Not long after the publication of his brilliant and widely acclaimed first novel, Everything Is Illuminated, Jonathan Safran Foer was named one of the 50 most loathsome New Yorkers by a local literary weekly. That's a stunning mound of abuse to be piled on a writer who was barely a whisker past 25. And it leads one to wonder what further such plaudits lie in wait for an older (he's now 28!), wiser and far more accomplished Foer now that he has published an even more beautiful and brilliant second novel called Extremely Loud & Incredibly Close. Most loathsome man in the nation? In the hemisphere? The universe? The stinging arrow of literary envy will have to arc extremely high and incredibly long to bring to earth the soaring flight of Foer's very sad and very funny story of nine-year-old Oskar Schell and his grief for his father, a victim of the September 11 attack on the World Trade Center.
Fortunately for BookPage, if an Ogre Foer exists, he is nowhere in evidence during a call to the author's home in the Park Slope neighborhood of Brooklyn. Instead there is merely the polite, charmingly elusive Jonathan Safran Foer, a novelist more likely to answer questions with anecdotes about the lives of poets and painters than with bold, self-regarding statements about his own life and work. Foer is married to the writer Nicole Krauss, who will publish her own second novel later in the spring. They have a dog, whose sudden barking a few minutes into the conversation alerts Foer to the arrival of the meter reader.
"A glimpse behind the scenes," Foer gasps as he struggles to cradle the phone, hold the dog and buzz the gas man in.
Ironically, Foer has just been talking about how important random events are to his work. He has invoked the poets Joseph Brodsky and W.H. Auden and confessed that he likes to write on the move. Extremely Loud & Incredibly Close, he has noted, was mostly composed in the New York Public Library, at coffee shops and in the homes of friends. "There's something about being out in public and open to the accidents of the world that can be very useful in writing," he continues after the gas man leaves. "I like keeping the environments fresh; it somehow keeps the imagination fresh."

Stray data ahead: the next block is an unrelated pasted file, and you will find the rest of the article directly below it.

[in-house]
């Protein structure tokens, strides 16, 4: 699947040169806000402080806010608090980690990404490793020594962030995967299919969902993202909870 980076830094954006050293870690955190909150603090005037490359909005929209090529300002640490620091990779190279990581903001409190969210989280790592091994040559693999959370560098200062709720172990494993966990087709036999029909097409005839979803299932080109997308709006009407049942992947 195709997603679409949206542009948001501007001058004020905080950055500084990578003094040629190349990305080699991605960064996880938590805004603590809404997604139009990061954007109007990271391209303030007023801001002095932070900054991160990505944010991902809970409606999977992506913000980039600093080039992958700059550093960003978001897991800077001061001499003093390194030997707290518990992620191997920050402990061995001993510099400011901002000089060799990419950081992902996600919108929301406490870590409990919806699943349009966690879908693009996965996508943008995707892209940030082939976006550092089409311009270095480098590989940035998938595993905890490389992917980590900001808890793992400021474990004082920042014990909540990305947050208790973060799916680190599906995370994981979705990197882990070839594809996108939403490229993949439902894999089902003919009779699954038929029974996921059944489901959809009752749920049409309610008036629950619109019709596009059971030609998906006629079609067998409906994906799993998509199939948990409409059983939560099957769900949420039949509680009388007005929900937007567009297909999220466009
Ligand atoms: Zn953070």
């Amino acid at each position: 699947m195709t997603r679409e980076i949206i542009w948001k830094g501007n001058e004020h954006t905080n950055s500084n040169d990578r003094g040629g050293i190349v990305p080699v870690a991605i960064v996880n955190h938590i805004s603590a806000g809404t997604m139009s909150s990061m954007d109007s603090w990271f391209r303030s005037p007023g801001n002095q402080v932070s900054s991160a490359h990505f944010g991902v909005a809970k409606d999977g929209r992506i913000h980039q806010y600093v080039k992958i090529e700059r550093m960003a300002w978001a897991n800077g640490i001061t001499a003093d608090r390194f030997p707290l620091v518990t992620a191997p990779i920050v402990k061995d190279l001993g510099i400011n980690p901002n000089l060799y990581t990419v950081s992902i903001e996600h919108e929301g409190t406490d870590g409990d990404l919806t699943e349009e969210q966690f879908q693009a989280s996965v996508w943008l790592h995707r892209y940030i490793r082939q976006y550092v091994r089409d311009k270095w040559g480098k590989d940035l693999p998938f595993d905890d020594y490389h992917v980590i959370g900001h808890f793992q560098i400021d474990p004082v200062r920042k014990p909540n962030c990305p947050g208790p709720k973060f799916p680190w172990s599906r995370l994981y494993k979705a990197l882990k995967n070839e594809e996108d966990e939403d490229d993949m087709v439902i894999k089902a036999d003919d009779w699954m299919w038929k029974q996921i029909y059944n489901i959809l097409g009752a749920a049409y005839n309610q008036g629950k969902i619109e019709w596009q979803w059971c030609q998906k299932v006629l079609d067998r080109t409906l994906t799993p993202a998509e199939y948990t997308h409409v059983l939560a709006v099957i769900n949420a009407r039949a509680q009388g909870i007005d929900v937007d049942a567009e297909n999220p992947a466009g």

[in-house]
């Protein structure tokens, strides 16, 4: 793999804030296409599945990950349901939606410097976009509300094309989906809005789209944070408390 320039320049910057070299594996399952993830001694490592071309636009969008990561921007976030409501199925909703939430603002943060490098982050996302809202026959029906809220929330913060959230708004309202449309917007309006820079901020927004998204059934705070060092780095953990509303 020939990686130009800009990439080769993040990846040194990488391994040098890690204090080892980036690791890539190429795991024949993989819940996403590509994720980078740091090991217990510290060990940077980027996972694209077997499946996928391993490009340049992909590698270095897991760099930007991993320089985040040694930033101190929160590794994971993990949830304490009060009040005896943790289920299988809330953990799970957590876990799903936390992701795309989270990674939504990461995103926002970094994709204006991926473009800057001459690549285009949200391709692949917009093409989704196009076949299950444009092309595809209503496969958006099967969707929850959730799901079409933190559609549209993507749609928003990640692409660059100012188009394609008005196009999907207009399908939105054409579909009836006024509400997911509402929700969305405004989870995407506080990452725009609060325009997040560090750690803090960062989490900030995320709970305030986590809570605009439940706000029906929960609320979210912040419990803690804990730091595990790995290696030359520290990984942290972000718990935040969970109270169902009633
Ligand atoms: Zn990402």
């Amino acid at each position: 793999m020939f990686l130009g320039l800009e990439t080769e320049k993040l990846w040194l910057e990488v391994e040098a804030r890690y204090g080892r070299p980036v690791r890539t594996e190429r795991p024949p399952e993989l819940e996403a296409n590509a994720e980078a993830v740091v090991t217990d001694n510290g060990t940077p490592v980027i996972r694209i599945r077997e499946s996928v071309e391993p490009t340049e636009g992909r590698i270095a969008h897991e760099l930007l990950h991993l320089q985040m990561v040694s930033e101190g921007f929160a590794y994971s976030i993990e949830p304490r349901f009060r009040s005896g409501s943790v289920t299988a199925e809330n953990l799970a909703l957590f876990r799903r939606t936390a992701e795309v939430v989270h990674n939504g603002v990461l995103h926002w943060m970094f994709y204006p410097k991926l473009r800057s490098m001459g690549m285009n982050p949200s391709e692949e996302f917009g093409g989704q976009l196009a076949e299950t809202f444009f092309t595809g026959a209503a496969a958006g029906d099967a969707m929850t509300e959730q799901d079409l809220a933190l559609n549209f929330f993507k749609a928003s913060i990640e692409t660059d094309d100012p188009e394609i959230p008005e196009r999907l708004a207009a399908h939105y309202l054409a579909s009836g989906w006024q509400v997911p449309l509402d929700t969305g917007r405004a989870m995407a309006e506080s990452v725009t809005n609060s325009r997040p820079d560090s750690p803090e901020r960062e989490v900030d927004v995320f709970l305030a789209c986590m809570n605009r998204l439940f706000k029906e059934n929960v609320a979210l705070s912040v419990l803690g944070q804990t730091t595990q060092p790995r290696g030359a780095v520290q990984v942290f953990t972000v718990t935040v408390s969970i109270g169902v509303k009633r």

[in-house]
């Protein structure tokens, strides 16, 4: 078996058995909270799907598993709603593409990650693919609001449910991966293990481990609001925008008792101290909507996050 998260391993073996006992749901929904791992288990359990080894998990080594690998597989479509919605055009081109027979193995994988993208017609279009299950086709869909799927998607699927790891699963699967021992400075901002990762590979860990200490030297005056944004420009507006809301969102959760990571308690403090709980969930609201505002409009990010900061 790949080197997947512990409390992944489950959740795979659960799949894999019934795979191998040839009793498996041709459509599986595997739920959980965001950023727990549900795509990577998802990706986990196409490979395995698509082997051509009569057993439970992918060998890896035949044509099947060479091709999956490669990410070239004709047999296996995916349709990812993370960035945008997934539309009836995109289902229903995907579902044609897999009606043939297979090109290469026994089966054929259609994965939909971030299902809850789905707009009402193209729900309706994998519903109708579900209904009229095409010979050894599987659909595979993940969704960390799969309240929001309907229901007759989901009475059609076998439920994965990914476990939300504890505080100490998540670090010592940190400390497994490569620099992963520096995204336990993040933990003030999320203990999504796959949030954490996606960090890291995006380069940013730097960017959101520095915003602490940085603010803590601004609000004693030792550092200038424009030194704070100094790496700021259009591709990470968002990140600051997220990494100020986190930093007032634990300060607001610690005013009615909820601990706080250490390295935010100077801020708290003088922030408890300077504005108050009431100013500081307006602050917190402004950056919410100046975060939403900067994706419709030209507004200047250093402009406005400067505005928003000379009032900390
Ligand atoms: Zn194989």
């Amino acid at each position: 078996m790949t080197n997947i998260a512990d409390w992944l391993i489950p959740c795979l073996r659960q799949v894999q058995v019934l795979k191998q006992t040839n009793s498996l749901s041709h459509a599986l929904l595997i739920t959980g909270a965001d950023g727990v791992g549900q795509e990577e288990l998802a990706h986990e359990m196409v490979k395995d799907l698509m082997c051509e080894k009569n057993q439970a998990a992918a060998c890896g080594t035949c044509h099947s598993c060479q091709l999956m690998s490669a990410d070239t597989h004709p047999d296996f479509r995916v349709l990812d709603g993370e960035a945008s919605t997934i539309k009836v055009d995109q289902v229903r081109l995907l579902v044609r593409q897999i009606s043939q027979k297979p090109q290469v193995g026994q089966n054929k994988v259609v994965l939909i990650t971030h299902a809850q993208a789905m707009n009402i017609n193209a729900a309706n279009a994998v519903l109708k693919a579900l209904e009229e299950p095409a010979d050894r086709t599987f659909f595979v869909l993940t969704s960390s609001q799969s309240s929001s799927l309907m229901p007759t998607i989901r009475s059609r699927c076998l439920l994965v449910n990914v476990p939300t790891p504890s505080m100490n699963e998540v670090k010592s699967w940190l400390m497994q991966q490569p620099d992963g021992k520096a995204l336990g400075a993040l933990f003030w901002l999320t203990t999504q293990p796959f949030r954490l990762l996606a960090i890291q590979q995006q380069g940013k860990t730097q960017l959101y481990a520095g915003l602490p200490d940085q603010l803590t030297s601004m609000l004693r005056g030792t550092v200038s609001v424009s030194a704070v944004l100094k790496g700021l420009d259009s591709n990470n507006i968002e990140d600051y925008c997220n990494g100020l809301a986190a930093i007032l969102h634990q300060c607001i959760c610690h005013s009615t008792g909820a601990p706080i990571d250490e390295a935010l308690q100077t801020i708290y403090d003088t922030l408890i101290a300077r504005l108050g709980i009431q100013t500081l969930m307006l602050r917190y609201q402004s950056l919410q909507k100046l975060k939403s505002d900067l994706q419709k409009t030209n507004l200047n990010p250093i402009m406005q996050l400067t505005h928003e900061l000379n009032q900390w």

"Fresh." It's an excellent word for Foer's new novel. It describes the language he uses. It suggests a reason for the unreasoning elation a reader feels reaching the fulfilling end of young Oskar's great quest and adventure through the streets of New York. It even describes the look and feel of the book itself.
"A book is a little sculpture," Foer says. "The choice of fonts, the size of the margins, the typography all influence the way the book is read. I consciously wanted to think about that, wanted to have the book really be something you hold in your hands, not just a vehicle for words. So I was involved in every step of the design, right down to how the book is stamped underneath the dust jacket."